The original Riley home has changed and been added on to, yet the log-built kitchen still remains. The home and adjoining Log Kitchen together serve as an excellent museum – with educational panels, archeological finds, and interactive kiosks. Learn much more about Henson, Riley, and their descendants – many who are still involved in this project.
The few places for parking at the museum is for handicapped only. All others must park at the Kennedy Shriver Aquatic Center, located 1.5 blocks away at 5900 Executive Boulevard, North Bethesda. From there, follow a walking path to the sidewalk to the corner of Nicolson Ln and Old Georgetown Road. There are interpretive signs about Josiah Henson’s life that will also direct you to the museum.
SHOP: Shops at Wildwood, Bethesda Near Josiah Henson Museum
A short drive from the Josiah Henson Museum – this upscale strip mall has a few must-visit shops. Find cool gifts (including funky matchstick incense) at Red Orchard, and then cool down at Sarah’s Handmade Ice Cream, known for its flights of the most inventive, dense, and creamy ice cream flavors.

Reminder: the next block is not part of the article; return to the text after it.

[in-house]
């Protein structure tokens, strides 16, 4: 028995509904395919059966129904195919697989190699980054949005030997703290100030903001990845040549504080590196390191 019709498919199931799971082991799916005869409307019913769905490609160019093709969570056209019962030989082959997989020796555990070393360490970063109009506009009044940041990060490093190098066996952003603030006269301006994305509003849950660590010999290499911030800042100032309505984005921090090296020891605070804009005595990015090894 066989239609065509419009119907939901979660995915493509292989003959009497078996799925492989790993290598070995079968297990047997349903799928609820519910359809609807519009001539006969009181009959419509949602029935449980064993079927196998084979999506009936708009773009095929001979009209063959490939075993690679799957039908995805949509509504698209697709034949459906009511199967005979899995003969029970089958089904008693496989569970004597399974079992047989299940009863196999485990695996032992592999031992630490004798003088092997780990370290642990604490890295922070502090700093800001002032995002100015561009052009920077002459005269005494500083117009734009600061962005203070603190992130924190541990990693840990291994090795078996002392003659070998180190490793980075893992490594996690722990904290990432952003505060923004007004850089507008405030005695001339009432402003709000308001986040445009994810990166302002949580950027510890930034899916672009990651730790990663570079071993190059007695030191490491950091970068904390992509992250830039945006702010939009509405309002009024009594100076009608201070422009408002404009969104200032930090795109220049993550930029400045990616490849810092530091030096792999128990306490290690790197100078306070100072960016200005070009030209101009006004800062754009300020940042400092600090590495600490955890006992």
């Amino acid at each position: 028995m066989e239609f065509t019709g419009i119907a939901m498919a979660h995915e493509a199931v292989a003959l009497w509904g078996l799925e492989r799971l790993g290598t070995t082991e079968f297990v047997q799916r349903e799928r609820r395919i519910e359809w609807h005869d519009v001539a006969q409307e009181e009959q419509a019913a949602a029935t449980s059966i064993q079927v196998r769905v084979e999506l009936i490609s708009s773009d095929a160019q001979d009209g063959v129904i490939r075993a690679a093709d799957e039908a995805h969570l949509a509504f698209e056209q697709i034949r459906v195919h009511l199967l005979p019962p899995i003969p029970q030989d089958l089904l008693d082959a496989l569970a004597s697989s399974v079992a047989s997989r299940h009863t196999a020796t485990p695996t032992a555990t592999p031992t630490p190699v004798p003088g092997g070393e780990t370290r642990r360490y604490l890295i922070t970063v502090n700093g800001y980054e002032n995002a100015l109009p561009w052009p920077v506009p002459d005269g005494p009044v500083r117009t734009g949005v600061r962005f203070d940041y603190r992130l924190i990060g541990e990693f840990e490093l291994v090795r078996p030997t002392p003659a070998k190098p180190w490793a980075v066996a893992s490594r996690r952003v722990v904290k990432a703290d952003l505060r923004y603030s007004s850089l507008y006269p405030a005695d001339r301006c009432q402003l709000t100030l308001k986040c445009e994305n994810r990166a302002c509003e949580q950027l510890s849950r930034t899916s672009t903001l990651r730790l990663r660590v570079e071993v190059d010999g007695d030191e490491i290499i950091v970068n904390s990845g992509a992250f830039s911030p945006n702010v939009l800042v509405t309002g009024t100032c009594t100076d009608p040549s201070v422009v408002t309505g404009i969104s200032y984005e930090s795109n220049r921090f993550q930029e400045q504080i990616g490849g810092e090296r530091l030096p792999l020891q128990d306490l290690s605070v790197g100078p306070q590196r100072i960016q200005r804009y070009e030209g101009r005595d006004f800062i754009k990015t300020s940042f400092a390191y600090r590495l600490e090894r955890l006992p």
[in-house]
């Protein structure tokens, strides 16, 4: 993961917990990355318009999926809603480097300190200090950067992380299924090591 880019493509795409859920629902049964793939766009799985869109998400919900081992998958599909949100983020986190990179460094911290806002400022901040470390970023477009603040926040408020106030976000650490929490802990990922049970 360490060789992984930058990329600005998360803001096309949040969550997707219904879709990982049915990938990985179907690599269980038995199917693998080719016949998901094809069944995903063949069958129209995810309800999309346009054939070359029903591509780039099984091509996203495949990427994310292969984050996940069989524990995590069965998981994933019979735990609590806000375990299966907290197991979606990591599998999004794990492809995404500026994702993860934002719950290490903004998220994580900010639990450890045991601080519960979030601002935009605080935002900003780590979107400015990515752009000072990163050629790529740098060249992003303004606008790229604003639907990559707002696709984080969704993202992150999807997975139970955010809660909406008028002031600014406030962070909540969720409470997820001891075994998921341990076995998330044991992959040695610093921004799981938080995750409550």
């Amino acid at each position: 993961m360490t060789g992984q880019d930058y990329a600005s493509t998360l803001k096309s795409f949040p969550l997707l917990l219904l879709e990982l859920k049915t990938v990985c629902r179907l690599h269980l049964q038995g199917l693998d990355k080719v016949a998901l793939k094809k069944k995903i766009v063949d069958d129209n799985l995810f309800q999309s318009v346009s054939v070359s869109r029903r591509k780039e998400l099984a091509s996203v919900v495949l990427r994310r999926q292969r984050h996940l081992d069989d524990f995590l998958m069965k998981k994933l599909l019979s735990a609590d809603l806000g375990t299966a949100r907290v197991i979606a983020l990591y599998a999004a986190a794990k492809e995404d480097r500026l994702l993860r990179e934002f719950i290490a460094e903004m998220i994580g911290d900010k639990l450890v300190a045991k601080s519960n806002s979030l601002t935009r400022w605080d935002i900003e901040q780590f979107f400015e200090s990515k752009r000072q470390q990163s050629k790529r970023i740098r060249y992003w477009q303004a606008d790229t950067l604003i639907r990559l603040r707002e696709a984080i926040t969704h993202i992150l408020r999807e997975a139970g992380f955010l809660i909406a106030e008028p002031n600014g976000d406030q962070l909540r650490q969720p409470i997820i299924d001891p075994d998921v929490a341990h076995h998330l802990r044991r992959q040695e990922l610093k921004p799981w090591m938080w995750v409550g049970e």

DO: Tea With Chamber Music at Strathmore Mansion, North Bethesda
There are two buildings on the Strathmore campus, and it is impossible to confuse them. One is the contemporary 2,000-seat modern glass concert hall that would not look out of place among the theaters at, say, Lincoln Center in NYC.
The other is the 1899 Georgian Mansion, “one of the handsomest summer homes near Washington,” according to the Washington Evening Star in 1903.
The latter is where you want to be for an indulgence rarely seen anymore: high tea in a soaring wood paneled room while classical musicians play.
You’ll dine on scones with clotted cream, crustless cucumber sandwiches, and an abundance of sweets. In the middle of the day, it’s the ultimate guilty pleasure.
People of all backgrounds, colors, ages, and nationalities have been partaking of this sophisticated ritual at Strathmore Mansion for 35 years, taking tea on proper china served by cheerful volunteer “Tea Ladies.” You can quickly identify the regulars. They are the ones who come solo, book in hand.
While waiting for the event to begin, peruse the latest art exhibit throughout the mansion. And don’t miss the great gift shop. Check website for tea times and prices.